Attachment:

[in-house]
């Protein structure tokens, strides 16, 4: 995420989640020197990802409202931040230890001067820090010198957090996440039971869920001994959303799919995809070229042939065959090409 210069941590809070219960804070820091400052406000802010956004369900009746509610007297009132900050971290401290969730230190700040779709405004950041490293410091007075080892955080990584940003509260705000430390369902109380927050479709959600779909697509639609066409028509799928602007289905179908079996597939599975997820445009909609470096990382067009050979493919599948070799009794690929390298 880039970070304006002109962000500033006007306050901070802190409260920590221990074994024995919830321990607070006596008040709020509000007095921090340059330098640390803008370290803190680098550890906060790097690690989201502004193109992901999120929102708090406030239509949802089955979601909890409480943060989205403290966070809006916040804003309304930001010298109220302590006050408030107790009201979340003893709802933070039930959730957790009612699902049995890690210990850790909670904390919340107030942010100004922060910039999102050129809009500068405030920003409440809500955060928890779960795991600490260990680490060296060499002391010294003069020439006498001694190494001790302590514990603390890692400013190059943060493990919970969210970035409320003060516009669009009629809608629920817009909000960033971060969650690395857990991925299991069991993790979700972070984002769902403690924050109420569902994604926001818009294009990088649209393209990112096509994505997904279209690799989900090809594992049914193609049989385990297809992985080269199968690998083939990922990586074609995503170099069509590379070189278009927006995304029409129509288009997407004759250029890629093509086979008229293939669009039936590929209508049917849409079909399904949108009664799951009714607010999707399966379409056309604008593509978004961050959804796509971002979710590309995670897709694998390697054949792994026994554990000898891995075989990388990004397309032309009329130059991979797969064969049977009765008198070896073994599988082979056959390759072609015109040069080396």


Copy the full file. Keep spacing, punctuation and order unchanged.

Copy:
[in-house]
């Protein structure tokens, strides 16, 4: 995420989640020197990802409202931040230890001067820090010198957090996440039971869920001994959303799919995809070229042939065959090409 210069941590809070219960804070820091400052406000802010956004369900009746509610007297009132900050971290401290969730230190700040779709405004950041490293410091007075080892955080990584940003509260705000430390369902109380927050479709959600779909697509639609066409028509799928602007289905179908079996597939599975997820445009909609470096990382067009050979493919599948070799009794690929390298 880039970070304006002109962000500033006007306050901070802190409260920590221990074994024995919830321990607070006596008040709020509000007095921090340059330098640390803008370290803190680098550890906060790097690690989201502004193109992901999120929102708090406030239509949802089955979601909890409480943060989205403290966070809006916040804003309304930001010298109220302590006050408030107790009201979340003893709802933070039930959730957790009612699902049995890690210990850790909670904390919340107030942010100004922060910039999102050129809009500068405030920003409440809500955060928890779960795991600490260990680490060296060499002391010294003069020439006498001694190494001790302590514990603390890692400013190059943060493990919970969210970035409320003060516009669009009629809608629920817009909000960033971060969650690395857990991925299991069991993790979700972070984002769902403690924050109420569902994604926001818009294009990088649209393209990112096509994505997904279209690799989900090809594992049914193609049989385990297809992985080269199968690998083939990922990586074609995503170099069509590379070189278009927006995304029409129509288009997407004759250029890629093509086979008229293939669009039936590929209508049917849409079909399904949108009664799951009714607010999707399966379409056309604008593509978004961050959804796509971002979710590309995670897709694998390697054949792994026994554990000898891995075989990388990004397309032309009329130059991979797969064969049977009765008198070896073994599988082979056959390759072609015109040069080396």